Study finds lack of evidence for effectiveness of heart stents
Irish Heart Foundation plays down significance of new research
A stent is a small tube used to open up arteries in patients experiencing heart attacks, or chest pain due to blocked arteries. Photograph: iStock
The Irish Heart Foundation has played down the findings of a recent study that found a lack of evidence for the effectiveness of heart stents in relieving chest pain.
The research, published this week in the Lancet medical journal, studied 200 patients who had a blocked coronary artery and were experiencing chest pain.
During the study, carried out by Imperial College London cardiologist Dr Justin E Davies and his colleagues, a stent was inserted into half of the patients and a placebo operation, without inserting a stent, was performed on the other patients.
For six weeks, all the patients were treated with a blood pressure drug and medication to reduce their risk of a heart attack before the procedure.
Following the procedure, both groups of patients then took powerful drugs to prevent blood clots.
Researchers then tested patients with a series of physical exercises, and found the subjects who received the stents did not feel any different to those who had not. There was also no difference between the two groups physical performance.
A stent is a small tube used to open up arteries in patients experiencing heart attacks, or chest pain due to blocked arteries.
The study concluded there was “no evidence” from the trials to show stents were effective in reducing chest pain for patients with blocked arteries. Both sets of patients taking part in the study felt less chest pain at the end of the six weeks.
Dr Angie Brown, medical director of the Irish Heart Foundation, played down the significance of the study.
“We already know that medical treatment is very successful in treating chest pain and reducing future coronary events and that stenting treats only a section of a diseased vessel,” she said.
“So though it is surprising, no difference was found in the two patient groups, this study confirms how good medical therapy is. It’s also important that the patients in the study are followed up for longer than six weeks to ensure this remains the case over time.”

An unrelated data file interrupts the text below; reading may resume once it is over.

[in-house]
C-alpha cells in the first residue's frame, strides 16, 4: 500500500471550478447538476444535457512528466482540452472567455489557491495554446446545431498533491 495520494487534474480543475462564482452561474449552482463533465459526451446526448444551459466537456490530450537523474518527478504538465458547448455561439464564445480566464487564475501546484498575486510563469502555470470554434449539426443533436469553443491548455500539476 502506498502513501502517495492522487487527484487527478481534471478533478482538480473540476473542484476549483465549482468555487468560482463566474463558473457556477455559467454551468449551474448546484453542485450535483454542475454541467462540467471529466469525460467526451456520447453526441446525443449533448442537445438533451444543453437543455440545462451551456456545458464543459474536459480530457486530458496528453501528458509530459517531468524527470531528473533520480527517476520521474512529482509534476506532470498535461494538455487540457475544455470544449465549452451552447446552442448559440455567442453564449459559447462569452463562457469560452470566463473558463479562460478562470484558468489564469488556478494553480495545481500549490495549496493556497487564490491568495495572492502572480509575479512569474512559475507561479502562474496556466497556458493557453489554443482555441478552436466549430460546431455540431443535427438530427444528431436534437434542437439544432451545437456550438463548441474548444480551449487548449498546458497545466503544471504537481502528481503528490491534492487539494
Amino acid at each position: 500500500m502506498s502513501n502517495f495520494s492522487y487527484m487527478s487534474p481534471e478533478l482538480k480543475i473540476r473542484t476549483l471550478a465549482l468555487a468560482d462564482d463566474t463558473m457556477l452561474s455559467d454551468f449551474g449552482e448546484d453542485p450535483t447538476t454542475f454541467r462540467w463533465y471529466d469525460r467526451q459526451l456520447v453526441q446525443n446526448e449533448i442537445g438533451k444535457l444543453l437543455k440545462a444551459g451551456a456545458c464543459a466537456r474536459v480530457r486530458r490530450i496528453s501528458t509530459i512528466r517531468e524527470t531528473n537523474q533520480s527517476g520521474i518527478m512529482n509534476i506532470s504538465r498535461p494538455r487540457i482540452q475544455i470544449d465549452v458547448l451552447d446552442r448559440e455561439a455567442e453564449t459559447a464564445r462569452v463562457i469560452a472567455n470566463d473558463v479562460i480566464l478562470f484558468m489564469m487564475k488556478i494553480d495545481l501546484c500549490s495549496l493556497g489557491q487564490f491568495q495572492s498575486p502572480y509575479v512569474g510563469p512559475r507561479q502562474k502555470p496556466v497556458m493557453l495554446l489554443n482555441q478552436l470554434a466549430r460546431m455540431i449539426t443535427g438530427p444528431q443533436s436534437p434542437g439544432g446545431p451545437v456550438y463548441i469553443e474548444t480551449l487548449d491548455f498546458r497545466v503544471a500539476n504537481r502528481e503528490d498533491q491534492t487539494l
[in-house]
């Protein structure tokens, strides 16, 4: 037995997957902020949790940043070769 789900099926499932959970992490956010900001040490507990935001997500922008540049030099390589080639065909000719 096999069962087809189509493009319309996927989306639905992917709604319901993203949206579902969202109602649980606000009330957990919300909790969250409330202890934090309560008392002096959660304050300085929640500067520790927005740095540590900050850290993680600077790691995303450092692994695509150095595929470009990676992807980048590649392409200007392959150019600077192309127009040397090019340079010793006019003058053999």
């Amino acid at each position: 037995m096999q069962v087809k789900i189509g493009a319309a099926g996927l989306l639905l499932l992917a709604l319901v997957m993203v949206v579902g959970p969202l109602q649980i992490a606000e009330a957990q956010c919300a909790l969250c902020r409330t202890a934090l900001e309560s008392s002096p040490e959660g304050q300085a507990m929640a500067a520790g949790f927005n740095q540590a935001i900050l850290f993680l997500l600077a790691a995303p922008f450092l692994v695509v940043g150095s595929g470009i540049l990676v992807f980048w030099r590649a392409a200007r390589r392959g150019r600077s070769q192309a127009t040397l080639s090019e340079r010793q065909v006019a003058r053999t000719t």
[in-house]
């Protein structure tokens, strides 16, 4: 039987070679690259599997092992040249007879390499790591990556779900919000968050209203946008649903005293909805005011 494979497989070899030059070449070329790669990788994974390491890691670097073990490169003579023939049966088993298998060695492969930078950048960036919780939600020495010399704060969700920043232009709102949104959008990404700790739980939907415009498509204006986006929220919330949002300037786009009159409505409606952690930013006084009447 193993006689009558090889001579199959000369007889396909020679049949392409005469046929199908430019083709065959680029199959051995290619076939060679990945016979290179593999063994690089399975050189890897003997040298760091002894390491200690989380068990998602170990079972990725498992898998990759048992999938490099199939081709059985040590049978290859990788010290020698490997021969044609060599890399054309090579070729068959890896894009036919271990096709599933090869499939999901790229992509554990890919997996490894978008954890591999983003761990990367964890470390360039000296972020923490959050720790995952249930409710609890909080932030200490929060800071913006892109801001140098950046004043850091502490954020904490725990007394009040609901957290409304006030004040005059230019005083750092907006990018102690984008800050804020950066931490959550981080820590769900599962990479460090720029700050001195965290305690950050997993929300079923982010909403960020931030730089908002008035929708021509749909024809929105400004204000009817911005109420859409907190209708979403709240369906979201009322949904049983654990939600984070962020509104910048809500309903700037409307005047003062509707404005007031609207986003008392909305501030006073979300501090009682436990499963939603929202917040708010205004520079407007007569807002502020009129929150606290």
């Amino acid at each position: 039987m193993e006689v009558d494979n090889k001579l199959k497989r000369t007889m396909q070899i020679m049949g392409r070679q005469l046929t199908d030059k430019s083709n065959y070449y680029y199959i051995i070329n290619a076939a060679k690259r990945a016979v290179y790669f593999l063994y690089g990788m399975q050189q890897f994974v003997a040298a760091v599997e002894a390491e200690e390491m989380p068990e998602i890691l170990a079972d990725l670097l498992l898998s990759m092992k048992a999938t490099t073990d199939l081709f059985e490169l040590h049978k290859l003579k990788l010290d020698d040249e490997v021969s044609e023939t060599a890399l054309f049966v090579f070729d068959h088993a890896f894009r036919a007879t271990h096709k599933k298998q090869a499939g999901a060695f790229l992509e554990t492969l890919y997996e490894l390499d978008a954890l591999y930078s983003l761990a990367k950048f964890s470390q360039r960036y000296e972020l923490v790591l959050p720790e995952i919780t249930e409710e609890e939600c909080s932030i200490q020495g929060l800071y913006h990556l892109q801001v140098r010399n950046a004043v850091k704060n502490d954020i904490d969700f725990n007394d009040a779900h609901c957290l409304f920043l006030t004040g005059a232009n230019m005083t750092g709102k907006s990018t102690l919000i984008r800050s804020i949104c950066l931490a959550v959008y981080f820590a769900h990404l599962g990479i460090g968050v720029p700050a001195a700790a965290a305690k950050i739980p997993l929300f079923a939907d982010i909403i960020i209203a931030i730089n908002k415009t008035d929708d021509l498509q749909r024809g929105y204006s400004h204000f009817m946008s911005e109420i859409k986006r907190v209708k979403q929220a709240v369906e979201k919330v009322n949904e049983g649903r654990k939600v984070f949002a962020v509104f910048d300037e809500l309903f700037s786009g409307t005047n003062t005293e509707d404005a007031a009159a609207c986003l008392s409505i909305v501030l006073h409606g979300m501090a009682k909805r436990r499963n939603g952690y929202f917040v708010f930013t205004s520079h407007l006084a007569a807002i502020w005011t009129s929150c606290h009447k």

Dr Brown, a cardiologist, said stenting remains a “crucial treatment”, particularly among patients intolerant to medication or medical therapy.
Figures from the Irish Heart Foundation show about 10,000 people in Ireland die each year from heart disease or related cardiovascular issues. The main cause of heart disease is the buildup of fatty deposits on the inner lining of blood vessels.
Common risk factors that are known to increase the likelihood of heart disease include smoking, high blood pressure or cholesterol, stress, obesity and an unhealthy diet.
Dr David Maron, a cardiologist at Stanford University, praised the new study as “very well conducted” but said it left some questions unanswered. The participants had a profound blockage but only in one artery, and they were assessed after just six weeks, he said.
“We don’t know if the conclusions apply to people with more severe disease,” Dr Maron said. “And we don’t know if the conclusions apply for a longer period of observation.”
Cardiologists said one reason for the results of the study might be that atherosclerosis (the blocking of the arteries) affects many blood vessels, and stenting only the largest blockage may not make much difference in a patient’s discomfort. Additional reporting – New York Times